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Training Newly Hired Nurses to Provide Patient Care for Patients With COVID-19

Structural empowerment

The role of a newly hired nurse at Sylvester Comprehensive Cancer Center is an exciting time for nurses who are ready to engage in the role of oncology nursing. With plans to open a 4th oncology unit on 11S at UHealth, a dynamic hiring process was underway to add registered nurses, patient care assistants, and unit-based secretaries to the UMiami family. To meet the needs of the patient population for the new oncology unit, most of the nurses hired had approximately two years of previous oncology experience. “We are very protective of our patients, so we wanted to hire nurses committed to the care of oncology patients,” stated Donnamarie Fernandez, Executive Director of Nursing, Oncology Inpatient Services of the Sylvester Comprehensive Cancer Center and UHealth Tower, Bone Marrow Transplant Clinic, Oncology Care Clinic, and Apheresis/ Photopheresis. However, the hiring process for the new unit coincided with the rising number of COVID-19 cases locally, nationally, and globally—thus leading to complex staffing and hiring challenges.

As the organizational resources were evaluated to accommodate the rising number of patients diagnosed with COVID-19, the resources on 11S, which had not yet opened to oncology patients, were transitioned to become a medical unit to care for patients affected by COVID-19 and to serve as a holding unit for patients awaiting test results. The newly hired staff, comprised of fifteen nurses, four certified nursing assistants, and three unit-based secretaries were poised for the challenge. Even as the unit for which they had been hired was transformed into a COVID-19 unit, they embraced courage, commitment, and flexibility—ready to care for any patient in need. Learning to care for the patients was an experience that solidified the newly hired staff as a cohesive team, building trust and clinical expertise on their unit.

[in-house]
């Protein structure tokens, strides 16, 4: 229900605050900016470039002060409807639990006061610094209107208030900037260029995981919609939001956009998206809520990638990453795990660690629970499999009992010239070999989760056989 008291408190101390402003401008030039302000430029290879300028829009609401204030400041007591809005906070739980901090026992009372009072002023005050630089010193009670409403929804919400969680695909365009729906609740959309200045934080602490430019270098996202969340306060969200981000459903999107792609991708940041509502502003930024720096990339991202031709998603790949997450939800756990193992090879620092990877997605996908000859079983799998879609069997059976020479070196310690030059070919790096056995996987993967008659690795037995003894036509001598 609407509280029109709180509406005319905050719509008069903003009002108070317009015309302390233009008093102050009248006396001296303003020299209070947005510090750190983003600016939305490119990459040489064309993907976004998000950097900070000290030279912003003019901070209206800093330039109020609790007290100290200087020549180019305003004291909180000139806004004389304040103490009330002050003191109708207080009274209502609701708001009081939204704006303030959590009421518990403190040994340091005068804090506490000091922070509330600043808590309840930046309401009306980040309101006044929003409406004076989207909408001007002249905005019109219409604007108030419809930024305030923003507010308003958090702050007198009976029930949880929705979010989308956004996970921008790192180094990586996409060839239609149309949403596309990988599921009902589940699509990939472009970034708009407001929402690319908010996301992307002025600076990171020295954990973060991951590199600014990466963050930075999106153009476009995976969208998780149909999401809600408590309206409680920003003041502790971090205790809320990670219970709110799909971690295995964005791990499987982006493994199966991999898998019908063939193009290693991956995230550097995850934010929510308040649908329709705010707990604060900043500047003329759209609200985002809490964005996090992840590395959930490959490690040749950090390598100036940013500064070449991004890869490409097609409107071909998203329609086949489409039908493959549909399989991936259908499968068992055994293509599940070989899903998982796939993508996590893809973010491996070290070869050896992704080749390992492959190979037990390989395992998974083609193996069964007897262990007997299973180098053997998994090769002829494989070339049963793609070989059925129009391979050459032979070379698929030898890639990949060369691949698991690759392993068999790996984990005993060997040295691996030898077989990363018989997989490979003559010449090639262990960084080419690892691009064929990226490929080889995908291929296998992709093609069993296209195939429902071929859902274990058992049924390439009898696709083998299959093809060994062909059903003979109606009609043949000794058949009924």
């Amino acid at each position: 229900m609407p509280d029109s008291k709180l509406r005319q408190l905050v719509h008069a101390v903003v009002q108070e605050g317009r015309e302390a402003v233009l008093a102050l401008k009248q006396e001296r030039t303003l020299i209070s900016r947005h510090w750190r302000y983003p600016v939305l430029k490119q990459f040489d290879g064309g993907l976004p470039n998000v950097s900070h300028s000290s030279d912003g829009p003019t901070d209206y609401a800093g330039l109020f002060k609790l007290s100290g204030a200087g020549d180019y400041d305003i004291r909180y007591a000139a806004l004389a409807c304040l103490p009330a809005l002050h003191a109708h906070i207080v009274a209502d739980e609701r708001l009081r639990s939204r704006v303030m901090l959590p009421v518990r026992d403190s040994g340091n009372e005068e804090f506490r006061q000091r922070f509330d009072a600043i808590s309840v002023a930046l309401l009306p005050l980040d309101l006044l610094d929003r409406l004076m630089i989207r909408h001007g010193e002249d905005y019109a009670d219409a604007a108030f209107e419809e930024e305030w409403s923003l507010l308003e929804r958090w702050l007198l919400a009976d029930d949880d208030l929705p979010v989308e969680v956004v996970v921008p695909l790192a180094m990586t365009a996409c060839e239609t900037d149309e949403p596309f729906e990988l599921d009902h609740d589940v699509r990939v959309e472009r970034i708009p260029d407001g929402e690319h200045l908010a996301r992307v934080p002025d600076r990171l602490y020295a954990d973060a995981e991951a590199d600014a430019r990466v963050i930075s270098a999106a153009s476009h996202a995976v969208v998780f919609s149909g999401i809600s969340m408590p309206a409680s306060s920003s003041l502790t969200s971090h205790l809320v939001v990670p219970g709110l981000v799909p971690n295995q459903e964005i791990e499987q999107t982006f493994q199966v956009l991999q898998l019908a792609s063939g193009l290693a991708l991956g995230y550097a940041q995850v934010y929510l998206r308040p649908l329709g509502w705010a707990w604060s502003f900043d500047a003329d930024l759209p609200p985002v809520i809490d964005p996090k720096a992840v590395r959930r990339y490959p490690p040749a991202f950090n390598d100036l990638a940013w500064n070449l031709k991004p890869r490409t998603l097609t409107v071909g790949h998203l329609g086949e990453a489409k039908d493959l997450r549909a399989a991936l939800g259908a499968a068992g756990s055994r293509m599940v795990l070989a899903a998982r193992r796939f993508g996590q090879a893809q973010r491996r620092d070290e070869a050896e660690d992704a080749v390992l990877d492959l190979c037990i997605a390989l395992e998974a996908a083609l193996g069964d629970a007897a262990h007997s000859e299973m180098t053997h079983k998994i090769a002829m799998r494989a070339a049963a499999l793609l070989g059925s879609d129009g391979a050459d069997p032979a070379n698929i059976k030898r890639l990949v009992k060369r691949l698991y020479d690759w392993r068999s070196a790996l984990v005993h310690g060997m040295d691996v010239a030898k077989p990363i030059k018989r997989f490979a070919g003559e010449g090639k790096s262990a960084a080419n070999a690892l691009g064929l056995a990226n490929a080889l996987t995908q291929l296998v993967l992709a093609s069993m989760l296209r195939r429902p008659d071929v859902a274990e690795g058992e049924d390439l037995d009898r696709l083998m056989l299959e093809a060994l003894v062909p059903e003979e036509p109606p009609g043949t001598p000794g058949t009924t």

In addition to newly hired staff, the unit’s interim manager Yamile “Yami” Zayas, MSEd, BSN, RN, OCN, was inspirational. Zayas—who sacrificed seeing her own family during the COVID-19 intense period because of fear of transmitting the virus to family—viewed each staff member as key to the success of the unit’s transition. Because of their shared experiences as a newly hired group, the staff led courageously in their clinical practice and unit leadership.

Nurse in scrubsAll Dressed Up and Ready to Face COVID-19: Observers Going Through List to Ensure Staff Members Are Safe
The 11N staff strengthened the team on 11S and welcomed them to UHealth while orienting them to the organization’s policies and procedures. In addition to the newly hired nurses, Mitchel “Mitch” Diaz, BSN RN, a nurse on a unit at the Sylvester Comprehensive Cancer Center, was temporarily assigned to 11N. Building his already solid clinical expertise and autonomy to advocate for patients was a unique opportunity for Diaz. Further he gained additional critical thinking skills in caring for more seriously ill patients and utilized the expertise of his more seasoned colleagues for guidance and mentorship. His experiences prepared him to begin to assume the charge nurse role on his home unit. Diaz praised the staff on 11N and 11S, who were team-focused among registered nurse, nursing assistant, and unit-based secretaries—a truly team-focused staff aimed at assuring optimal quality care. Patient and family communication was complex since patients had no or extremely limited visitation. Modes of communication included phones and iPads to facilitate connections among patients and families. The unit secretaries and other support staff contributed in important ways to address patient safety and many were trained to serve as observers of the donning and doffing of personal protective equipment. “It was so impressive to see the team grow,” said Donnamarie Fernandez.

Two women nurses11 North and 11South Nurse Managers Collaborating to Support Newly Hired Nursing Staff
The beauty of teamwork is said to be visible when its members have worked together over time and have problem-solving skills to ensure positive patient outcomes. Seasoned teams develop harmony and trust each other. It is evident, though, that the newly hired members of the 11S team, with limited experience working together, coalesced in providing exceptional care for patients with COVID-19—willingly and compassionately. The UHealth/University of Miami Health System Nursing Professional Practice Model at its finest.